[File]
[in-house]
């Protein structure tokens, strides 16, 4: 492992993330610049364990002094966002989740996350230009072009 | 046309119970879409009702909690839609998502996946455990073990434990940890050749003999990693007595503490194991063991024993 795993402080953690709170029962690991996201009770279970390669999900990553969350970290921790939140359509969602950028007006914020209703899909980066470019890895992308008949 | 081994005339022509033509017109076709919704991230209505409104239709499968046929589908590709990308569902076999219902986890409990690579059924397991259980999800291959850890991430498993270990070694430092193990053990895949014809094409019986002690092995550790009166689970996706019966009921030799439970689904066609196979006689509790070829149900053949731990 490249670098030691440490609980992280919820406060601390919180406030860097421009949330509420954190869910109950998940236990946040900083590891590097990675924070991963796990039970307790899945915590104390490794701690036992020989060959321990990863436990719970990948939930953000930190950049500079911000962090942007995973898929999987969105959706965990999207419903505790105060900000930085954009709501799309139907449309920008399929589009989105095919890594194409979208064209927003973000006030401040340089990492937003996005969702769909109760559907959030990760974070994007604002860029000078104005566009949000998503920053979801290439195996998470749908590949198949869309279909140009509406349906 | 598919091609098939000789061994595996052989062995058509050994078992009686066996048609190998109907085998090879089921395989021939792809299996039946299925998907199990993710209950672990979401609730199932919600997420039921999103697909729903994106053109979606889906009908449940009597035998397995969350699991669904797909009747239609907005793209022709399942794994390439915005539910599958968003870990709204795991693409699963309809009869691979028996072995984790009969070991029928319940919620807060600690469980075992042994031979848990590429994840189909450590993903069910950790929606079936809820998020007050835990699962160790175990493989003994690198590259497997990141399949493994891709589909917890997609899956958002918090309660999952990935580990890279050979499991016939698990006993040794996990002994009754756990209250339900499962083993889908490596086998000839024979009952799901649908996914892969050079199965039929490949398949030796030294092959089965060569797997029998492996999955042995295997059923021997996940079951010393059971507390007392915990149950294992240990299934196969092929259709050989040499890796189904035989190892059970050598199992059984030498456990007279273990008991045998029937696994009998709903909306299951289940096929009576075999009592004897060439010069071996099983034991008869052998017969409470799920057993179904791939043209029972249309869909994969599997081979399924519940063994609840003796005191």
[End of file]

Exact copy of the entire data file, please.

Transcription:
[in-house]
């Protein structure tokens, strides 16, 4: 492992993330610049364990002094966002989740996350230009072009 | 046309119970879409009702909690839609998502996946455990073990434990940890050749003999990693007595503490194991063991024993 795993402080953690709170029962690991996201009770279970390669999900990553969350970290921790939140359509969602950028007006914020209703899909980066470019890895992308008949 | 081994005339022509033509017109076709919704991230209505409104239709499968046929589908590709990308569902076999219902986890409990690579059924397991259980999800291959850890991430498993270990070694430092193990053990895949014809094409019986002690092995550790009166689970996706019966009921030799439970689904066609196979006689509790070829149900053949731990 490249670098030691440490609980992280919820406060601390919180406030860097421009949330509420954190869910109950998940236990946040900083590891590097990675924070991963796990039970307790899945915590104390490794701690036992020989060959321990990863436990719970990948939930953000930190950049500079911000962090942007995973898929999987969105959706965990999207419903505790105060900000930085954009709501799309139907449309920008399929589009989105095919890594194409979208064209927003973000006030401040340089990492937003996005969702769909109760559907959030990760974070994007604002860029000078104005566009949000998503920053979801290439195996998470749908590949198949869309279909140009509406349906 | 598919091609098939000789061994595996052989062995058509050994078992009686066996048609190998109907085998090879089921395989021939792809299996039946299925998907199990993710209950672990979401609730199932919600997420039921999103697909729903994106053109979606889906009908449940009597035998397995969350699991669904797909009747239609907005793209022709399942794994390439915005539910599958968003870990709204795991693409699963309809009869691979028996072995984790009969070991029928319940919620807060600690469980075992042994031979848990590429994840189909450590993903069910950790929606079936809820998020007050835990699962160790175990493989003994690198590259497997990141399949493994891709589909917890997609899956958002918090309660999952990935580990890279050979499991016939698990006993040794996990002994009754756990209250339900499962083993889908490596086998000839024979009952799901649908996914892969050079199965039929490949398949030796030294092959089965060569797997029998492996999955042995295997059923021997996940079951010393059971507390007392915990149950294992240990299934196969092929259709050989040499890796189904035989190892059970050598199992059984030498456990007279273990008991045998029937696994009998709903909306299951289940096929009576075999009592004897060439010069071996099983034991008869052998017969409470799920057993179904791939043209029972249309869909994969599997081979399924519940063994609840003796005191």